When the economy is growing, more people have jobs, wages rise to hire and keep those workers, and more people have money to spend. As a result, they buy more necessities and some even splurge on new luxury items.
Inflation can also occur when the Fed, or another central bank, adds fiat currency into circulation at a rate that exceeds that of the economy’s growth rate. That creates a situation in which there are more dollars bidding on fewer goods and services.
There were many reasons for this, but one major one was the OPEC oil embargoes. The embargoes led to a gas shortage, higher prices for home-heating oil, higher prices at the pump, and increase in the prices of manufacturing and shipping for nearly every single consumer good.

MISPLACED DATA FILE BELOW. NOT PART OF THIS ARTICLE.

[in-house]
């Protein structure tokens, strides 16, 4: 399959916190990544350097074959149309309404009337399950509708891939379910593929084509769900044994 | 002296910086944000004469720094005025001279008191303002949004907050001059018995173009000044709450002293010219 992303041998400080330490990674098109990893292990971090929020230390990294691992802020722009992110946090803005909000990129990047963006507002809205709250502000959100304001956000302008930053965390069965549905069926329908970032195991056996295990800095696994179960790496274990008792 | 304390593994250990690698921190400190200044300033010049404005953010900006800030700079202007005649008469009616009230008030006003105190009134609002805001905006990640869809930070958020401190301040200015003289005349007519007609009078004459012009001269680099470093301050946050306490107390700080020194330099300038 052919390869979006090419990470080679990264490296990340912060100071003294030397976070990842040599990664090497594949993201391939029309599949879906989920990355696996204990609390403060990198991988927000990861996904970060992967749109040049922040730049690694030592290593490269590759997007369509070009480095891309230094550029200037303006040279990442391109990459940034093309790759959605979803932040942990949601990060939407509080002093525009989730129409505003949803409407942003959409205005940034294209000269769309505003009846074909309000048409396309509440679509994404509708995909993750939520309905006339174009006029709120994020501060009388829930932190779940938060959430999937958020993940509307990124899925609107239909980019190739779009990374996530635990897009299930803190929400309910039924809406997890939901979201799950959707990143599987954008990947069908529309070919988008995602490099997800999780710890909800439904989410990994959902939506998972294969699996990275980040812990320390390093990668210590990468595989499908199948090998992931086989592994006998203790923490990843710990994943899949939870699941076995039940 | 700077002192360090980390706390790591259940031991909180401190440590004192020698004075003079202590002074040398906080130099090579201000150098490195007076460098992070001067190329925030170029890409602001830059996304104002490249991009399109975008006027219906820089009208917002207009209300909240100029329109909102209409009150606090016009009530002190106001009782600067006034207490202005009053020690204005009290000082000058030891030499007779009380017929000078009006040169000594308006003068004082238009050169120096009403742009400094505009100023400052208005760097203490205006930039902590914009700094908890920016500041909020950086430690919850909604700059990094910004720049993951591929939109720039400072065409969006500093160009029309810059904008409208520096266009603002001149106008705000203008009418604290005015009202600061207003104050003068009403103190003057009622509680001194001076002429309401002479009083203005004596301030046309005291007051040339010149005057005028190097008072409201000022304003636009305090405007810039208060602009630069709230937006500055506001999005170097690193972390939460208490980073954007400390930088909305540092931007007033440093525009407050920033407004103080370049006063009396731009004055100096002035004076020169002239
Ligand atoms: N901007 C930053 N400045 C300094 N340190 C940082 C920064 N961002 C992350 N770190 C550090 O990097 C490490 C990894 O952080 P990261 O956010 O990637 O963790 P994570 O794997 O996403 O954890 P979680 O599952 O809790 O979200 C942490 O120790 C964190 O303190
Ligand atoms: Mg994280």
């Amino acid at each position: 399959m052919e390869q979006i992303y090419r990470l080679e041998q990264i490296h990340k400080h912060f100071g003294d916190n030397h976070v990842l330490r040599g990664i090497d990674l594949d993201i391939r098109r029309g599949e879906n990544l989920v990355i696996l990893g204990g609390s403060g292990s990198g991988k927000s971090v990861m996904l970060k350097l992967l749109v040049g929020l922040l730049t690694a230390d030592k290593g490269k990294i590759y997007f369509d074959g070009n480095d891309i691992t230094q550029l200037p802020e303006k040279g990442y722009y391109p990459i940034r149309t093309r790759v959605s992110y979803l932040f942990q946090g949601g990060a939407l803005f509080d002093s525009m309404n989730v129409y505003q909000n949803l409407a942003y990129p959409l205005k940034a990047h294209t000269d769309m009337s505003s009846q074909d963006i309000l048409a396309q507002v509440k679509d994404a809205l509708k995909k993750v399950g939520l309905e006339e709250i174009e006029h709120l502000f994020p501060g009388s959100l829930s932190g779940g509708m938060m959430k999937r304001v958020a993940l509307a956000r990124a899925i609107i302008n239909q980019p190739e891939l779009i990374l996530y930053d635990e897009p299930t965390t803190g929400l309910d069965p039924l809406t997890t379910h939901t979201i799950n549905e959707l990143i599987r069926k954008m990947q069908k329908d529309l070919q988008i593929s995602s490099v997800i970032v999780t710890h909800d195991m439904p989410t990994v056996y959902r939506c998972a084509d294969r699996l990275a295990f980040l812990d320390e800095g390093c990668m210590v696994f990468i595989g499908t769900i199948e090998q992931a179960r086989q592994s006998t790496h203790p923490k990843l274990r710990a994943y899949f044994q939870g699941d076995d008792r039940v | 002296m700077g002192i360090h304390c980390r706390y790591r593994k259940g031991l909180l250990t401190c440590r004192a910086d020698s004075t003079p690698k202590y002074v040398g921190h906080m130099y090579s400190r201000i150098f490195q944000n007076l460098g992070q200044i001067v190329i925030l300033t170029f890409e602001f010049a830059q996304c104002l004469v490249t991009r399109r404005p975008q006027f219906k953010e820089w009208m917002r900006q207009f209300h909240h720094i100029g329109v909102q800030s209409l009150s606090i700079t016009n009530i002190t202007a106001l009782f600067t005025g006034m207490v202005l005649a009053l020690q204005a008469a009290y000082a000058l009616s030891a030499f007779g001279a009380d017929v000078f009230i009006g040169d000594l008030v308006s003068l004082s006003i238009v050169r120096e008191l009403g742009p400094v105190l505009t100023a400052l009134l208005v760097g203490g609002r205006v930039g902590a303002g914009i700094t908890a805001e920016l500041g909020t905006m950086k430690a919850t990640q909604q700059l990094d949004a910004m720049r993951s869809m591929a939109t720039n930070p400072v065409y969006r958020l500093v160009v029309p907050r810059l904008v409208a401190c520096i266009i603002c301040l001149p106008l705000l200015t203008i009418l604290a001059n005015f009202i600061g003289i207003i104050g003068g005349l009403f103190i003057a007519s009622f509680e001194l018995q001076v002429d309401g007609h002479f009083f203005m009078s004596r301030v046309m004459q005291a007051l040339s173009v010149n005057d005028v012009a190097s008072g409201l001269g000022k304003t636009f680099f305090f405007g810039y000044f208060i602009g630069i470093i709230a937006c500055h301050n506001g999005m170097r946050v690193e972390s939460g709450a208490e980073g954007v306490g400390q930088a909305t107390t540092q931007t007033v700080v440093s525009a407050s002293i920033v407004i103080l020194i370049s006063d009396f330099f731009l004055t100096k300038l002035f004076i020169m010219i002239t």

The housing market is a major part of the U.S. economy. And it has an outsized impact on the broader economy. When the housing market is strong and home prices are rising, then homeowners have more equity to call upon to make major purchases, which can goose inflation.
Sometimes new tariffs can increase the costs of imported goods, which can lead to inflation. At the same time, new regulations that make a particular commodity or service more expensive or time-consuming to obtain can also increase the costs to consumers, leading to inflation.